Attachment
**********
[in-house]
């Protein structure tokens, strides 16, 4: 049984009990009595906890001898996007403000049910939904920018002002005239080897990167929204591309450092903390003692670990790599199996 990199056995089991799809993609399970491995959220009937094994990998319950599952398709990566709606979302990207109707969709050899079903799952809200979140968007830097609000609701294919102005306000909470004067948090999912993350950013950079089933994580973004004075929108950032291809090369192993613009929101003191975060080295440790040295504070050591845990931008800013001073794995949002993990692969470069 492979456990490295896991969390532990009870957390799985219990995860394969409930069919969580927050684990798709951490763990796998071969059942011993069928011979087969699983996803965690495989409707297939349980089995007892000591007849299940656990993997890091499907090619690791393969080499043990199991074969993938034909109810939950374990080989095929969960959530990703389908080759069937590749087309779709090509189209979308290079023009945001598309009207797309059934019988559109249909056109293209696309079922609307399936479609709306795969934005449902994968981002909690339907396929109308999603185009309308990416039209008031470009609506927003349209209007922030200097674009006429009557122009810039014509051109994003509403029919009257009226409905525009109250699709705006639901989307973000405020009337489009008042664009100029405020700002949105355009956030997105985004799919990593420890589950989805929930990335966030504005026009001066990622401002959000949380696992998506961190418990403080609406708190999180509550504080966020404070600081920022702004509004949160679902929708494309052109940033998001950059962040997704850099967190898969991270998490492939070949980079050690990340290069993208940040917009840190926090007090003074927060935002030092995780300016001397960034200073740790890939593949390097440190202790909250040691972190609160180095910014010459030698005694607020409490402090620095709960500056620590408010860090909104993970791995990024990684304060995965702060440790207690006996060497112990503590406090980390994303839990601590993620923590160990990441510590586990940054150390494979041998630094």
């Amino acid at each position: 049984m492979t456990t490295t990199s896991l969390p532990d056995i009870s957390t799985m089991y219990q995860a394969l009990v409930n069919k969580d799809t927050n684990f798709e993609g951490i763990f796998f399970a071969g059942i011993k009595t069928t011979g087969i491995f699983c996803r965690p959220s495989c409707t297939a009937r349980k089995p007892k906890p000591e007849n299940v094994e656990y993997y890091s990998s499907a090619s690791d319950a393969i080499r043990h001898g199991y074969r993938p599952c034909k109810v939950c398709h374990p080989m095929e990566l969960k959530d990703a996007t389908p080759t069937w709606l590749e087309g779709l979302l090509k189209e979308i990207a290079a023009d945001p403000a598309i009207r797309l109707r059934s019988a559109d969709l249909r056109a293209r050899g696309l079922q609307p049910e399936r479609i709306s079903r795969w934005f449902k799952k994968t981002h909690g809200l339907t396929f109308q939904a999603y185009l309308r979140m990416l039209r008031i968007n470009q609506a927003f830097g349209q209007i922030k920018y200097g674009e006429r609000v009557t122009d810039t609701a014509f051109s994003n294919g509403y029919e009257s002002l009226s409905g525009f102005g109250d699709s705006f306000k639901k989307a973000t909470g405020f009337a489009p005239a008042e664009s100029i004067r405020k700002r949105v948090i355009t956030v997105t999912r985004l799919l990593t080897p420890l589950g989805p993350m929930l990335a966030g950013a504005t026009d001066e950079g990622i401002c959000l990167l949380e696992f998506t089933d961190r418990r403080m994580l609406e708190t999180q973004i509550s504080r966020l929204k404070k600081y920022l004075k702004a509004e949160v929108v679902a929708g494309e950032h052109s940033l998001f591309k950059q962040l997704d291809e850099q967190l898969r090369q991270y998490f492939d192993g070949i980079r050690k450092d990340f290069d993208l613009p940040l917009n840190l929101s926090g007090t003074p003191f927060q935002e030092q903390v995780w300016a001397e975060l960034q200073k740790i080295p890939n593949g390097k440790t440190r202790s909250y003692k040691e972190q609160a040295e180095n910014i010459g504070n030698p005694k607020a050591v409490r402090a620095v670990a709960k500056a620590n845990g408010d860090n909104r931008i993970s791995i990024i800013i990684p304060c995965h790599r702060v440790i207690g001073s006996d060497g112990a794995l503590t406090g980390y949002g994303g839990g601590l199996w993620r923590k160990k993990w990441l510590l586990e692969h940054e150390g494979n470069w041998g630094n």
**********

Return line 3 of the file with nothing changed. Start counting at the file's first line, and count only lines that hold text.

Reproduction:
């Amino acid at each position: 049984m492979t456990t490295t990199s896991l969390p532990d056995i009870s957390t799985m089991y219990q995860a394969l009990v409930n069919k969580d799809t927050n684990f798709e993609g951490i763990f796998f399970a071969g059942i011993k009595t069928t011979g087969i491995f699983c996803r965690p959220s495989c409707t297939a009937r349980k089995p007892k906890p000591e007849n299940v094994e656990y993997y890091s990998s499907a090619s690791d319950a393969i080499r043990h001898g199991y074969r993938p599952c034909k109810v939950c398709h374990p080989m095929e990566l969960k959530d990703a996007t389908p080759t069937w709606l590749e087309g779709l979302l090509k189209e979308i990207a290079a023009d945001p403000a598309i009207r797309l109707r059934s019988a559109d969709l249909r056109a293209r050899g696309l079922q609307p049910e399936r479609i709306s079903r795969w934005f449902k799952k994968t981002h909690g809200l339907t396929f109308q939904a999603y185009l309308r979140m990416l039209r008031i968007n470009q609506a927003f830097g349209q209007i922030k920018y200097g674009e006429r609000v009557t122009d810039t609701a014509f051109s994003n294919g509403y029919e009257s002002l009226s409905g525009f102005g109250d699709s705006f306000k639901k989307a973000t909470g405020f009337a489009p005239a008042e664009s100029i004067r405020k700002r949105v948090i355009t956030v997105t999912r985004l799919l990593t080897p420890l589950g989805p993350m929930l990335a966030g950013a504005t026009d001066e950079g990622i401002c959000l990167l949380e696992f998506t089933d961190r418990r403080m994580l609406e708190t999180q973004i509550s504080r966020l929204k404070k600081y920022l004075k702004a509004e949160v929108v679902a929708g494309e950032h052109s940033l998001f591309k950059q962040l997704d291809e850099q967190l898969r090369q991270y998490f492939d192993g070949i980079r050690k450092d990340f290069d993208l613009p940040l917009n840190l929101s926090g007090t003074p003191f927060q935002e030092q903390v995780w300016a001397e975060l960034q200073k740790i080295p890939n593949g390097k440790t440190r202790s909250y003692k040691e972190q609160a040295e180095n910014i010459g504070n030698p005694k607020a050591v409490r402090a620095v670990a709960k500056a620590n845990g408010d860090n909104r931008i993970s791995i990024i800013i990684p304060c995965h790599r702060v440790i207690g001073s006996d060497g112990a794995l503590t406090g980390y949002g994303g839990g601590l199996w993620r923590k160990k993990w990441l510590l586990e692969h940054e150390g494979n470069w041998g630094n």